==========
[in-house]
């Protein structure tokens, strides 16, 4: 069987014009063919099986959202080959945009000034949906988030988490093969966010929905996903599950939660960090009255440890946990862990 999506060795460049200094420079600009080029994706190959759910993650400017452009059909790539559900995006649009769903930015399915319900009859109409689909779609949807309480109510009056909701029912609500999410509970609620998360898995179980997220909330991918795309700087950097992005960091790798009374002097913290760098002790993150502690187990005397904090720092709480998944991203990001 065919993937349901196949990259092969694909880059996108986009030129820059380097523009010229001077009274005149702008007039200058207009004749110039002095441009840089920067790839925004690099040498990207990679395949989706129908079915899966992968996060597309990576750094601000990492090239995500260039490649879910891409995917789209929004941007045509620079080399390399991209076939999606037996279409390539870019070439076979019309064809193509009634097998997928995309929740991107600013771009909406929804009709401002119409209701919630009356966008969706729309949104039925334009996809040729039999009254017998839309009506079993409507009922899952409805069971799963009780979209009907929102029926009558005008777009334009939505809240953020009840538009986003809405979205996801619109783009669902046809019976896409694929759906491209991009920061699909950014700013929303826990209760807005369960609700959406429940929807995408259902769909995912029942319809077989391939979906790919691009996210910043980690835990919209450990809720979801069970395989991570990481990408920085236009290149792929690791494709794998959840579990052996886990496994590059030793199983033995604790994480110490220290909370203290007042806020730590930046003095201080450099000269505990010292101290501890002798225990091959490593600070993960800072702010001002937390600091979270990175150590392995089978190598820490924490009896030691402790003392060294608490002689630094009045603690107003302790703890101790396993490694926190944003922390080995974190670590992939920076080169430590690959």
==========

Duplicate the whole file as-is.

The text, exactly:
[in-house]
């Protein structure tokens, strides 16, 4: 069987014009063919099986959202080959945009000034949906988030988490093969966010929905996903599950939660960090009255440890946990862990 999506060795460049200094420079600009080029994706190959759910993650400017452009059909790539559900995006649009769903930015399915319900009859109409689909779609949807309480109510009056909701029912609500999410509970609620998360898995179980997220909330991918795309700087950097992005960091790798009374002097913290760098002790993150502690187990005397904090720092709480998944991203990001 065919993937349901196949990259092969694909880059996108986009030129820059380097523009010229001077009274005149702008007039200058207009004749110039002095441009840089920067790839925004690099040498990207990679395949989706129908079915899966992968996060597309990576750094601000990492090239995500260039490649879910891409995917789209929004941007045509620079080399390399991209076939999606037996279409390539870019070439076979019309064809193509009634097998997928995309929740991107600013771009909406929804009709401002119409209701919630009356966008969706729309949104039925334009996809040729039999009254017998839309009506079993409507009922899952409805069971799963009780979209009907929102029926009558005008777009334009939505809240953020009840538009986003809405979205996801619109783009669902046809019976896409694929759906491209991009920061699909950014700013929303826990209760807005369960609700959406429940929807995408259902769909995912029942319809077989391939979906790919691009996210910043980690835990919209450990809720979801069970395989991570990481990408920085236009290149792929690791494709794998959840579990052996886990496994590059030793199983033995604790994480110490220290909370203290007042806020730590930046003095201080450099000269505990010292101290501890002798225990091959490593600070993960800072702010001002937390600091979270990175150590392995089978190598820490924490009896030691402790003392060294608490002689630094009045603690107003302790703890101790396993490694926190944003922390080995974190670590992939920076080169430590690959």